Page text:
You are just running both their newsrooms – without one of your own.

  18. etil says:

    Malta had better tighten its money-laundering legislation first.

  19. Vagabond King says:

    How Mintoff must be turning in his grave – Malta l-ewwel u qabel kollox.

    • Josette says:

      If they use this law to give citizenship to their socialist/communist friends, Mintoff will be applauding them from his special place in hell. The foreigners he objected to were those who came from countries with democratic traditions and who recognised him for what he was.

  20. Colin says:

    How about selling MY Maltese citizenship? I’ve had enough!

  21. Edward says:

    Dear Laburisti and “swing voters”,

    As we can now see the honoraria issue was, to quote your own catch phrase, ” a storm in a tea cup”. As we can see, it was actually a fair thing to do for our politicians, which was going to be granted to both sides of the house to make the compensation for their work and sacrifices fairer and proportionate. Muscat just stirred you all up, framing the situation with the bitterness of the politics of labour’s past to appeal to a mentality that we all thought was long gone: the idea that the PN is for rich people and the elite.

    Despite creating a healthy middle class and reducing unemployment to a level lower than many other EU countries, and bringing business and prosperity to our country and steadily raising people out of poverty, you actually thought that the PN only protected the rich and thought only about money.

    Despite opening new schools, creating MCAST to give students another avenue towards a better future, and expanding it, you actually let yourselves get carried away by the thought that the PN and the evil klikka wanted to keep people down.

    Despite the 25 years of steady, consistent and sound leadership, from a dilapidated communist country to a country with a middle class, to an EU country and then to the only country in the South of Europe that wasn’t broke, you thought we needed some change in direction, without having that change explained to you.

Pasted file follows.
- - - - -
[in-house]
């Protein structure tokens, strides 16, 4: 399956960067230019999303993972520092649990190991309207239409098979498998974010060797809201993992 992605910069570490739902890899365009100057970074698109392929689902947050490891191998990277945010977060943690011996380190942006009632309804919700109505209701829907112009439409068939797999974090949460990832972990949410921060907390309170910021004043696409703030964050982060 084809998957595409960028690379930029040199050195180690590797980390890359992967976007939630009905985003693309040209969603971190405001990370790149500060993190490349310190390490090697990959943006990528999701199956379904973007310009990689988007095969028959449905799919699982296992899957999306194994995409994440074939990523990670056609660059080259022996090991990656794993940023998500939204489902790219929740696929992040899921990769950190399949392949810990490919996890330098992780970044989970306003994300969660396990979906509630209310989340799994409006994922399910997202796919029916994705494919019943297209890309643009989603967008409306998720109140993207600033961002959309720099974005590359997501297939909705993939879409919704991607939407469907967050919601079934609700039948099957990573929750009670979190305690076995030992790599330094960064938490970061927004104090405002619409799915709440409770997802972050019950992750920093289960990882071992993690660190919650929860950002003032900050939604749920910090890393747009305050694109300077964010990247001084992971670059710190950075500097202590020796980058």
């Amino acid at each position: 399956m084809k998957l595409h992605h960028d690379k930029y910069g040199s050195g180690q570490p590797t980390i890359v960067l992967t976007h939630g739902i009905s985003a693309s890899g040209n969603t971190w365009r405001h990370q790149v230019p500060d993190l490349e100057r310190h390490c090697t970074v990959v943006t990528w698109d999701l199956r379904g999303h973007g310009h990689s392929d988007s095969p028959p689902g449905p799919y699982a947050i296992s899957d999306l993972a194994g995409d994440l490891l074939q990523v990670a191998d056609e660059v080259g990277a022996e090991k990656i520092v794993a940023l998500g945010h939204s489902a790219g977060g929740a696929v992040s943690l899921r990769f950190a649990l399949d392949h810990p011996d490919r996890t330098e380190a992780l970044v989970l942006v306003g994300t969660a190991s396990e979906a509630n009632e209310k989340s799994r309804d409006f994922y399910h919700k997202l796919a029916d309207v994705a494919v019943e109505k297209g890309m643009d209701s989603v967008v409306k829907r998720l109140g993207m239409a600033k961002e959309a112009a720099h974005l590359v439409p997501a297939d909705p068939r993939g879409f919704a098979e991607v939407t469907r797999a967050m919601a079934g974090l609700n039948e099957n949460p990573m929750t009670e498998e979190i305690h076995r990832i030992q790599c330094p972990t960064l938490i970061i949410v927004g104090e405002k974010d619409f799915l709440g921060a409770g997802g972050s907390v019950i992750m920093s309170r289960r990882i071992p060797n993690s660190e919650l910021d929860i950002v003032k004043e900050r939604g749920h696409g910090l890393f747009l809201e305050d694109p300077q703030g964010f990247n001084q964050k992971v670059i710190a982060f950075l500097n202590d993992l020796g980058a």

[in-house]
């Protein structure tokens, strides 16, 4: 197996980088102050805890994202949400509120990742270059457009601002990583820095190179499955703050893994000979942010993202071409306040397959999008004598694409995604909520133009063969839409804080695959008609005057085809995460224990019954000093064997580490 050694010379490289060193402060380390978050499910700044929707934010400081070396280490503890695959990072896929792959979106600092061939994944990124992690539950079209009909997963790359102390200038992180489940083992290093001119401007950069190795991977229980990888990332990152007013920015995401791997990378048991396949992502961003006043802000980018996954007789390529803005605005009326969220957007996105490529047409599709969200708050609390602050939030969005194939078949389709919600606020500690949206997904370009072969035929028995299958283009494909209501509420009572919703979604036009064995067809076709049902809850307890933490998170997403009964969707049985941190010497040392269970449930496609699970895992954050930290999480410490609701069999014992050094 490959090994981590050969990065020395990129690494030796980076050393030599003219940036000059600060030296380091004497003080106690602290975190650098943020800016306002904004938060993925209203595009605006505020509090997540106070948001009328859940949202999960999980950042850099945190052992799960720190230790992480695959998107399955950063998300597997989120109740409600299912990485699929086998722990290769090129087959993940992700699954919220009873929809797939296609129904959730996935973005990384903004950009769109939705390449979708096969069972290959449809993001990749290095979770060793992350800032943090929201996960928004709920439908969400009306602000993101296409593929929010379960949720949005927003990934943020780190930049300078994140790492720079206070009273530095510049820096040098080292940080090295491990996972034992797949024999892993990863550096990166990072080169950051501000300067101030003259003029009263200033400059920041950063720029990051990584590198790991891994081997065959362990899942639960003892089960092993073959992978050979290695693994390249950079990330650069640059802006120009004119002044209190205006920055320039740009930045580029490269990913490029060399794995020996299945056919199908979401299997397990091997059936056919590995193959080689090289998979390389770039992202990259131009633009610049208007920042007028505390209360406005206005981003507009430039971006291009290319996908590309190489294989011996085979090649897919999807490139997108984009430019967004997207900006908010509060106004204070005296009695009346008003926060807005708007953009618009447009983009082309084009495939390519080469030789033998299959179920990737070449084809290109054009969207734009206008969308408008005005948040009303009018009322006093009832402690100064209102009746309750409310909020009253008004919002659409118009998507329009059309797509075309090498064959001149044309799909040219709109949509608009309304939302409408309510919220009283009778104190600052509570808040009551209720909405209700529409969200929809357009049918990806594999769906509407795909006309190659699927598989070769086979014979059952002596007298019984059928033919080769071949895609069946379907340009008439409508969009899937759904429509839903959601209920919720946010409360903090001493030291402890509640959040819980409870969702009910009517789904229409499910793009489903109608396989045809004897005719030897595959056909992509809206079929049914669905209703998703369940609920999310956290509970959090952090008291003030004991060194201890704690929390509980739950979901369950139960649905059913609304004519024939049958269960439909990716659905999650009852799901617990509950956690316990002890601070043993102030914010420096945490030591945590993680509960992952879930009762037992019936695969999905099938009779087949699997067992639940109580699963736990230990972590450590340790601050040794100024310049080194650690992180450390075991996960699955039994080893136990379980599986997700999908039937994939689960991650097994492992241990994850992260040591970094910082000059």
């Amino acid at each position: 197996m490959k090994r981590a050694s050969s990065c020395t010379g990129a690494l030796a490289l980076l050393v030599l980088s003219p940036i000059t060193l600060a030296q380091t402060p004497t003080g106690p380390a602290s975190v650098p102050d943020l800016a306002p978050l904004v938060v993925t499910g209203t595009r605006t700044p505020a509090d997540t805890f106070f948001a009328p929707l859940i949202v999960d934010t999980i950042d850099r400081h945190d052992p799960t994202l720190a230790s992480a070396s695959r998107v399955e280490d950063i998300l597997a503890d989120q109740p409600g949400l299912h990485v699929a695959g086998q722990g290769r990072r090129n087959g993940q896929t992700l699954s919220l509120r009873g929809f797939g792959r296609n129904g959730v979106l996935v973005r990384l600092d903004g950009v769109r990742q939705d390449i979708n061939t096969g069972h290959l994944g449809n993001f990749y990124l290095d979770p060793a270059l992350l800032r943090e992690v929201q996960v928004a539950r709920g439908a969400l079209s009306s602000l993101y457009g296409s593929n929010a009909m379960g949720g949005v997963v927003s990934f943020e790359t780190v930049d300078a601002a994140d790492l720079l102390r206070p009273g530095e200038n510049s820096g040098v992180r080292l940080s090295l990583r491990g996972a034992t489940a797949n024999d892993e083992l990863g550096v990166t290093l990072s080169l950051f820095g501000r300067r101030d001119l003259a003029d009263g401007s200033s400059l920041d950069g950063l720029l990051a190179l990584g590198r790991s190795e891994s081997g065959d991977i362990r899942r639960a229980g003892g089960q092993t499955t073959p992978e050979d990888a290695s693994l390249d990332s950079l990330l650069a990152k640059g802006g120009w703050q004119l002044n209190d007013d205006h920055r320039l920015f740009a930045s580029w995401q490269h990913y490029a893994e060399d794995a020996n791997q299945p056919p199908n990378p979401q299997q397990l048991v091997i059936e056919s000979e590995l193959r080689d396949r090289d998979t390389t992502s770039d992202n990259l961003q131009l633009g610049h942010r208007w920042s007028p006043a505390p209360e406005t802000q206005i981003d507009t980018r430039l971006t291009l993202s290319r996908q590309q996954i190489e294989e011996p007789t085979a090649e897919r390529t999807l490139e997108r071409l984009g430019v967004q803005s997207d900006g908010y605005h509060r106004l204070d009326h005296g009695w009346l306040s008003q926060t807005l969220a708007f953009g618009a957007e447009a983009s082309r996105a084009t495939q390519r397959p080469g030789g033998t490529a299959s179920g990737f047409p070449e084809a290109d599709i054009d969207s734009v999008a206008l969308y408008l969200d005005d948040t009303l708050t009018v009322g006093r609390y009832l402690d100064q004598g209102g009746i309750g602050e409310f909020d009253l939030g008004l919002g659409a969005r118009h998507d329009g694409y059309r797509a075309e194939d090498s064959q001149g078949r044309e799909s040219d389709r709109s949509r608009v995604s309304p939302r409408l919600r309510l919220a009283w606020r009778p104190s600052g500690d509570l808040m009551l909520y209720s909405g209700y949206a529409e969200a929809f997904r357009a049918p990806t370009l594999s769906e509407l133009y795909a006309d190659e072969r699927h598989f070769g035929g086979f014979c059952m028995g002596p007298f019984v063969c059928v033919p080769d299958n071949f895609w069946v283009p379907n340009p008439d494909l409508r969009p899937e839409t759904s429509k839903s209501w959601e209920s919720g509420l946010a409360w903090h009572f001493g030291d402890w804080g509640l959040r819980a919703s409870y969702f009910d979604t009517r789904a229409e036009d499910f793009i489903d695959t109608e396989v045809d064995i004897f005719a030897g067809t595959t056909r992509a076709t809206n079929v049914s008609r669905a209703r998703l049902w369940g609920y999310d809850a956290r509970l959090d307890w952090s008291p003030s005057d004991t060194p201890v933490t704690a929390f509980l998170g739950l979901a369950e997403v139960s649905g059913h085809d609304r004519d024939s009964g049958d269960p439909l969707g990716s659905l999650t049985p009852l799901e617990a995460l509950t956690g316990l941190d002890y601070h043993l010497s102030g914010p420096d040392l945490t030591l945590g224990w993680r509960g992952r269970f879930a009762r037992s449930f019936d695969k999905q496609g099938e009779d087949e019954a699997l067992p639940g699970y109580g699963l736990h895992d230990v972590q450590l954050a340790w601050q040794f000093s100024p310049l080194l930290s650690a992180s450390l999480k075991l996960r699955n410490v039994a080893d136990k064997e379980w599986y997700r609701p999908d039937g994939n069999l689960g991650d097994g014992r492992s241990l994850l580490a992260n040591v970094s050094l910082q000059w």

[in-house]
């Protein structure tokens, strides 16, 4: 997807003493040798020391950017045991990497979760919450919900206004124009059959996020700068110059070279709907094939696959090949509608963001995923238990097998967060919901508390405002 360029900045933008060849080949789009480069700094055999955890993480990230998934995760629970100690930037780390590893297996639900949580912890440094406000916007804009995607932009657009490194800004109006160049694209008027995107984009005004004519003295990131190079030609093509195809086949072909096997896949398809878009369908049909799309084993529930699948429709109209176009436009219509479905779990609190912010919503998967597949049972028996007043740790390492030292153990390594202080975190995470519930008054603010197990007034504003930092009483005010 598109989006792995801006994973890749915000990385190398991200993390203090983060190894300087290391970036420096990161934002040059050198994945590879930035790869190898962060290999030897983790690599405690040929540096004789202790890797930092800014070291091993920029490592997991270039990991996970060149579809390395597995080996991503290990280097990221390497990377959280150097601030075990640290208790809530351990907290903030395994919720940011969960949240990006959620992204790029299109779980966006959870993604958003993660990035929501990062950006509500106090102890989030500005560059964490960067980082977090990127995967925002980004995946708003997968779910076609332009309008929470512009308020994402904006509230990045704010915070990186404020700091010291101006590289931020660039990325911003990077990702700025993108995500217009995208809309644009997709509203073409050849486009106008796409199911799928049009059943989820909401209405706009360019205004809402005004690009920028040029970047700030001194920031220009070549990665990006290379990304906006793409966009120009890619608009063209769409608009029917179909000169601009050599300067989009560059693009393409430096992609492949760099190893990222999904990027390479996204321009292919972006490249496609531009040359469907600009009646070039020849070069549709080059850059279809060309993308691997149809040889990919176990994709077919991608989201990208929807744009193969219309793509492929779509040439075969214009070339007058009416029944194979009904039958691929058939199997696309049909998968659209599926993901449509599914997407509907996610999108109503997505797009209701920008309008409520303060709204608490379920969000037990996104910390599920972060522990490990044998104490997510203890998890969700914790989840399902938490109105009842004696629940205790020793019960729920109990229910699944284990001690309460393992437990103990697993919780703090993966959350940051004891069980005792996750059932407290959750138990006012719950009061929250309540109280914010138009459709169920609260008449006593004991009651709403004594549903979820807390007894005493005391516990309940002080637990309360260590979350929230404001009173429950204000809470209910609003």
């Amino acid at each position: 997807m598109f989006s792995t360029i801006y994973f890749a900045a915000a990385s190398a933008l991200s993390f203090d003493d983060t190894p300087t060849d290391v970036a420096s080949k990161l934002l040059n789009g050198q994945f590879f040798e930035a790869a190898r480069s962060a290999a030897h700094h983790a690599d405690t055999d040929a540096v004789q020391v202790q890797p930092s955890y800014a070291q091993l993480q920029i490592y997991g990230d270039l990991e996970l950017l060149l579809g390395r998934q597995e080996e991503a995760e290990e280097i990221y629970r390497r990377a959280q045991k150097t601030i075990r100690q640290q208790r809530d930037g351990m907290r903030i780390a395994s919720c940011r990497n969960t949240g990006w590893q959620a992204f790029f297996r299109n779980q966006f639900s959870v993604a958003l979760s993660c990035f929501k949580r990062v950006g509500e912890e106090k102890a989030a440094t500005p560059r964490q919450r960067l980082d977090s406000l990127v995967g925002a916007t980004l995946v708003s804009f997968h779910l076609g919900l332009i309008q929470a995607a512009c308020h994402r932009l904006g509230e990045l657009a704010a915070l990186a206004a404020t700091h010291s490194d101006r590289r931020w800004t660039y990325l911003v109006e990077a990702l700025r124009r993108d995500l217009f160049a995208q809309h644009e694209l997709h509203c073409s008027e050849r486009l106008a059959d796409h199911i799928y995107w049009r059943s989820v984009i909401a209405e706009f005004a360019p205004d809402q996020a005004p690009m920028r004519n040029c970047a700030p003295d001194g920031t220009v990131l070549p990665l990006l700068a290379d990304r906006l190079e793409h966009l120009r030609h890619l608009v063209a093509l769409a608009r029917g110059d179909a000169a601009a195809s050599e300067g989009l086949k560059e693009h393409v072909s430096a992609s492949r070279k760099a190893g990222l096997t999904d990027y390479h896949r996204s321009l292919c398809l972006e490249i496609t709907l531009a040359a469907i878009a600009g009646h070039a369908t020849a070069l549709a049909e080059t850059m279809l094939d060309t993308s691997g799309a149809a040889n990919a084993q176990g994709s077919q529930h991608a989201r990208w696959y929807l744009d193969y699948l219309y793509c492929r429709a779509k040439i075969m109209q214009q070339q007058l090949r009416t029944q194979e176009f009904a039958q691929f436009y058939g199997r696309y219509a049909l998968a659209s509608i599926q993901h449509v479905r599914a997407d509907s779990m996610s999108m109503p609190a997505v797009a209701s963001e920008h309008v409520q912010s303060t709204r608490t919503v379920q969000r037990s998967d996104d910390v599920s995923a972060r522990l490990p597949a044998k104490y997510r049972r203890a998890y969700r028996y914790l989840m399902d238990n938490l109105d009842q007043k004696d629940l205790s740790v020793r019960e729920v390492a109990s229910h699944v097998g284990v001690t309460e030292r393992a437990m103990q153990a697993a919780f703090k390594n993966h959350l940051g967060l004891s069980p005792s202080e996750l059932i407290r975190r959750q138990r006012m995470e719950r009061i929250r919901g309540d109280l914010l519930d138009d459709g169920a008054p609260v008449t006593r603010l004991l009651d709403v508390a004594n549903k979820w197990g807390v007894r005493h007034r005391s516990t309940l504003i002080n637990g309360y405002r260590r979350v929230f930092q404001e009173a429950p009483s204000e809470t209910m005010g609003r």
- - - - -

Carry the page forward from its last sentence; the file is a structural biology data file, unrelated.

Didn’t you think it was strange that you were all cheering for things you didn’t know about or have any information on? Didn’t you think it was strange how you could suddenly be so supportive of a party that for so long has been staunchly against any of the progress Malta has enjoyed? And didn’t you stop to question why Muscat felt so confident he could slash out so much cash? Or were they all “negative” questions that ruined your “abundance”?

    Logic would have dictated that no one would have voted for the PL from the second they mentioned the “golden years”, because none of you would have wanted to go back to that after experiencing such comfort for 25 years and would have put up with a few more clocks or a late bus or two gladly. But no.

    The PN spent the whole campaign telling us how little the PL actually knew. They highlighted all the gaps in their information. Provided you with facts, figures and proof that what Muscat was promising was not possible, but you thought facts, figures and proof was negative and creating limits to your “infinite financial resources” you convinced yourself of.

    So many people tried desperately to highlight all those indicators that told us that Muscat was not being honest or was hiding things, and that his “Positive” religion was dangerous. Even if we didn’t, it’s all there on the internet for you to read about. But no, we were the ones who were brainwashed.

    Well guess what: We were right. Not brainwashed- RIGHT. And you all have no excuses.

  22. drewsome says:

    The Isle of honey? The fortress of the Knights? The nurse of the Mediterranean? The unsinkable aircraft carrier?

    Nope…more like the tart of Europe out for a quick buck, followed by a eventual, painful bout of the clap.

    That Bloomberg interview? Eminently cringeworthy.

  23. canon says:

    Why is it that Joseph Muscat’s initiatives must always be dubious in nature? Why can’t we ever have anything straightforward and normal?

  24. blucity says:

    Can I sell my citizenship? I’m really ashamed to be Maltese.

  25. Change?!?! says:

    I don’t even know what to think about this! My brain just can’t even fathom the sheer blooming stupidity of it!

    So other than the obvious benefits (and I use the term sarcastically) for those who want to get an EU passport for some slimy reason of their own, what stops the oh so wise government we have from inadvertently selling a passport to a blooming terrorist or drug cartel. Won’t they then get freedom of movement too?

    If the prime minister doesn’t know that his consultant has been permanently debarred by the World Bank for the last 13 years, then how is he going to know who the drug-lords are?

    How about a Maltese passport for somebody big in Columbia? Why not.

    Those 18,000 people who made the change to Labour (again using the term loosely) should feel their stomachs shrinking in shame for what they have done. I bet they didn’t vote for THIS.